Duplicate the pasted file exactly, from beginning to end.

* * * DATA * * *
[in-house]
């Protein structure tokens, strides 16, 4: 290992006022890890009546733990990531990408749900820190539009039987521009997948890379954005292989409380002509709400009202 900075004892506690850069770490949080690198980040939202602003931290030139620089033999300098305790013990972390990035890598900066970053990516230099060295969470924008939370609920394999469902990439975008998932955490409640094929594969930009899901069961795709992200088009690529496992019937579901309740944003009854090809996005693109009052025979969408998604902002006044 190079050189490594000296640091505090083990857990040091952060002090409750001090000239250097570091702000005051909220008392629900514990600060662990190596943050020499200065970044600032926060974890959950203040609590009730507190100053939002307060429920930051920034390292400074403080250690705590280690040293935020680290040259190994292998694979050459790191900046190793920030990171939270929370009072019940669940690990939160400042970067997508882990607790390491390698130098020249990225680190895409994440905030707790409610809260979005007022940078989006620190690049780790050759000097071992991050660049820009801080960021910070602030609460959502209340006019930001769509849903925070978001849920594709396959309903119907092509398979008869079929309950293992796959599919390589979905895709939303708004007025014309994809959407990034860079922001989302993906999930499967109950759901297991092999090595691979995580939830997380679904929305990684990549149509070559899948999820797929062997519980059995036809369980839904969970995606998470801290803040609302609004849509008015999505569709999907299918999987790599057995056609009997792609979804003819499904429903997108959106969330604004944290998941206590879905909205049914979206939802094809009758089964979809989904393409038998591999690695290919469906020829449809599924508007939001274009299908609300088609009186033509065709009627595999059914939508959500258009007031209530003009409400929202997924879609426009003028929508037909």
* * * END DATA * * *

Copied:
[in-house]
């Protein structure tokens, strides 16, 4: 290992006022890890009546733990990531990408749900820190539009039987521009997948890379954005292989409380002509709400009202 900075004892506690850069770490949080690198980040939202602003931290030139620089033999300098305790013990972390990035890598900066970053990516230099060295969470924008939370609920394999469902990439975008998932955490409640094929594969930009899901069961795709992200088009690529496992019937579901309740944003009854090809996005693109009052025979969408998604902002006044 190079050189490594000296640091505090083990857990040091952060002090409750001090000239250097570091702000005051909220008392629900514990600060662990190596943050020499200065970044600032926060974890959950203040609590009730507190100053939002307060429920930051920034390292400074403080250690705590280690040293935020680290040259190994292998694979050459790191900046190793920030990171939270929370009072019940669940690990939160400042970067997508882990607790390491390698130098020249990225680190895409994440905030707790409610809260979005007022940078989006620190690049780790050759000097071992991050660049820009801080960021910070602030609460959502209340006019930001769509849903925070978001849920594709396959309903119907092509398979008869079929309950293992796959599919390589979905895709939303708004007025014309994809959407990034860079922001989302993906999930499967109950759901297991092999090595691979995580939830997380679904929305990684990549149509070559899948999820797929062997519980059995036809369980839904969970995606998470801290803040609302609004849509008015999505569709999907299918999987790599057995056609009997792609979804003819499904429903997108959106969330604004944290998941206590879905909205049914979206939802094809009758089964979809989904393409038998591999690695290919469906020829449809599924508007939001274009299908609300088609009186033509065709009627595999059914939508959500258009007031209530003009409400929202997924879609426009003028929508037909």